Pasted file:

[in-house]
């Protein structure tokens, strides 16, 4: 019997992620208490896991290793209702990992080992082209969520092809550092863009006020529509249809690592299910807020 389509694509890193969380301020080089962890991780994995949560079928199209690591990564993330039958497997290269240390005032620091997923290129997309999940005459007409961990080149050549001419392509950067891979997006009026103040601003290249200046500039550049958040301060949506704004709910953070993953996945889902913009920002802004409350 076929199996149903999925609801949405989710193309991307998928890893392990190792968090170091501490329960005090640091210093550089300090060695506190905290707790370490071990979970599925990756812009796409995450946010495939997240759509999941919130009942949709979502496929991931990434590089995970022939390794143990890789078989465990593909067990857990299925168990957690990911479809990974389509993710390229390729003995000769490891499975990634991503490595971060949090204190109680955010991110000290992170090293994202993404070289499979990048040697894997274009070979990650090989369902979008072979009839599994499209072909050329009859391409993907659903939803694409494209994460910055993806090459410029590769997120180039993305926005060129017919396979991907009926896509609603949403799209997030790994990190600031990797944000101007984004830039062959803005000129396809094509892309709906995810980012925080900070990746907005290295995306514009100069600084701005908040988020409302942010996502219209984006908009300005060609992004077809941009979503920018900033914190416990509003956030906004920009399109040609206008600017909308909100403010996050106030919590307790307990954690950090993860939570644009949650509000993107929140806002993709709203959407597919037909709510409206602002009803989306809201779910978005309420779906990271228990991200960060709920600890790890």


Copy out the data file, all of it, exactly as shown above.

[in-house]
């Protein structure tokens, strides 16, 4: 019997992620208490896991290793209702990992080992082209969520092809550092863009006020529509249809690592299910807020 389509694509890193969380301020080089962890991780994995949560079928199209690591990564993330039958497997290269240390005032620091997923290129997309999940005459007409961990080149050549001419392509950067891979997006009026103040601003290249200046500039550049958040301060949506704004709910953070993953996945889902913009920002802004409350 076929199996149903999925609801949405989710193309991307998928890893392990190792968090170091501490329960005090640091210093550089300090060695506190905290707790370490071990979970599925990756812009796409995450946010495939997240759509999941919130009942949709979502496929991931990434590089995970022939390794143990890789078989465990593909067990857990299925168990957690990911479809990974389509993710390229390729003995000769490891499975990634991503490595971060949090204190109680955010991110000290992170090293994202993404070289499979990048040697894997274009070979990650090989369902979008072979009839599994499209072909050329009859391409993907659903939803694409494209994460910055993806090459410029590769997120180039993305926005060129017919396979991907009926896509609603949403799209997030790994990190600031990797944000101007984004830039062959803005000129396809094509892309709906995810980012925080900070990746907005290295995306514009100069600084701005908040988020409302942010996502219209984006908009300005060609992004077809941009979503920018900033914190416990509003956030906004920009399109040609206008600017909308909100403010996050106030919590307790307990954690950090993860939570644009949650509000993107929140806002993709709203959407597919037909709510409206602002009803989306809201779910978005309420779906990271228990991200960060709920600890790890």